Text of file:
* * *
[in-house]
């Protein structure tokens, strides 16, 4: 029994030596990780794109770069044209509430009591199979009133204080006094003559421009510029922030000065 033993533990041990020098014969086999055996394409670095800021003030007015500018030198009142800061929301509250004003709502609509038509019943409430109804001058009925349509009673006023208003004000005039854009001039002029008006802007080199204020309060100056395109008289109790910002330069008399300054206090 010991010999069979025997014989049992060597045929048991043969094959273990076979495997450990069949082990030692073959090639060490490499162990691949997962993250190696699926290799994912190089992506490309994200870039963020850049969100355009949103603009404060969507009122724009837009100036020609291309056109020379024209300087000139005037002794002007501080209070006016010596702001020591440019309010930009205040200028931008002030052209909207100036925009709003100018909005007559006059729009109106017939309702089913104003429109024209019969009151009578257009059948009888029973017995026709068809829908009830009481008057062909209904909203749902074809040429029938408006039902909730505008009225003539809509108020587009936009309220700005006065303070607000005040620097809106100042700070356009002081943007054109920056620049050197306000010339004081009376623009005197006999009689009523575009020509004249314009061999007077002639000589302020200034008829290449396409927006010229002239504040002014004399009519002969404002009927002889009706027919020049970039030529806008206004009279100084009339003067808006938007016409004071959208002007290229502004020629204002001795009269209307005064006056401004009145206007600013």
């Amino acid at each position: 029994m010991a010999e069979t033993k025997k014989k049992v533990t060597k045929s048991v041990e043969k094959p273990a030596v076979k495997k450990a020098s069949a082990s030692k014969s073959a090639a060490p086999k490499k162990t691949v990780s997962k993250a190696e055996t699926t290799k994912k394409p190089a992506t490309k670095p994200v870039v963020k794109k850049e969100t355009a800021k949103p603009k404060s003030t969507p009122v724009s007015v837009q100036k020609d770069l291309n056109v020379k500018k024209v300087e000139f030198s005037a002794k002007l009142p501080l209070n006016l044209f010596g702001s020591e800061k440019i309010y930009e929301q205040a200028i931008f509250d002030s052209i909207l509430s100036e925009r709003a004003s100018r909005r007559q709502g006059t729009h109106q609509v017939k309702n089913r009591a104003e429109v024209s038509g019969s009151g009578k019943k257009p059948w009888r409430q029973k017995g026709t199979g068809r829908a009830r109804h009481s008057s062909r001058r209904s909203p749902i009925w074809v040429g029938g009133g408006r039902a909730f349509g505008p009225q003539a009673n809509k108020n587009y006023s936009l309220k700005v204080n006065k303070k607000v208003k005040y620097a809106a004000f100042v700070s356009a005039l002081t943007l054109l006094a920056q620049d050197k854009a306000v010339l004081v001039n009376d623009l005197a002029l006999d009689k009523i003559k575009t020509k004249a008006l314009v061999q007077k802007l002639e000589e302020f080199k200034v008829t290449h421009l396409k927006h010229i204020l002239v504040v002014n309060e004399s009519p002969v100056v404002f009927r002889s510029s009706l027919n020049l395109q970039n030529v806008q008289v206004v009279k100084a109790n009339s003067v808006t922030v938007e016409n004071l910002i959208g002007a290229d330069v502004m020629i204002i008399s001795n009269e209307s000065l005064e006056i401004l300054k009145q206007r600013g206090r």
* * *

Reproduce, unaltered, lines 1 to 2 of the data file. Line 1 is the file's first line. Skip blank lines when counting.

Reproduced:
[in-house]
């Protein structure tokens, strides 16, 4: 029994030596990780794109770069044209509430009591199979009133204080006094003559421009510029922030000065 033993533990041990020098014969086999055996394409670095800021003030007015500018030198009142800061929301509250004003709502609509038509019943409430109804001058009925349509009673006023208003004000005039854009001039002029008006802007080199204020309060100056395109008289109790910002330069008399300054206090 010991010999069979025997014989049992060597045929048991043969094959273990076979495997450990069949082990030692073959090639060490490499162990691949997962993250190696699926290799994912190089992506490309994200870039963020850049969100355009949103603009404060969507009122724009837009100036020609291309056109020379024209300087000139005037002794002007501080209070006016010596702001020591440019309010930009205040200028931008002030052209909207100036925009709003100018909005007559006059729009109106017939309702089913104003429109024209019969009151009578257009059948009888029973017995026709068809829908009830009481008057062909209904909203749902074809040429029938408006039902909730505008009225003539809509108020587009936009309220700005006065303070607000005040620097809106100042700070356009002081943007054109920056620049050197306000010339004081009376623009005197006999009689009523575009020509004249314009061999007077002639000589302020200034008829290449396409927006010229002239504040002014004399009519002969404002009927002889009706027919020049970039030529806008206004009279100084009339003067808006938007016409004071959208002007290229502004020629204002001795009269209307005064006056401004009145206007600013």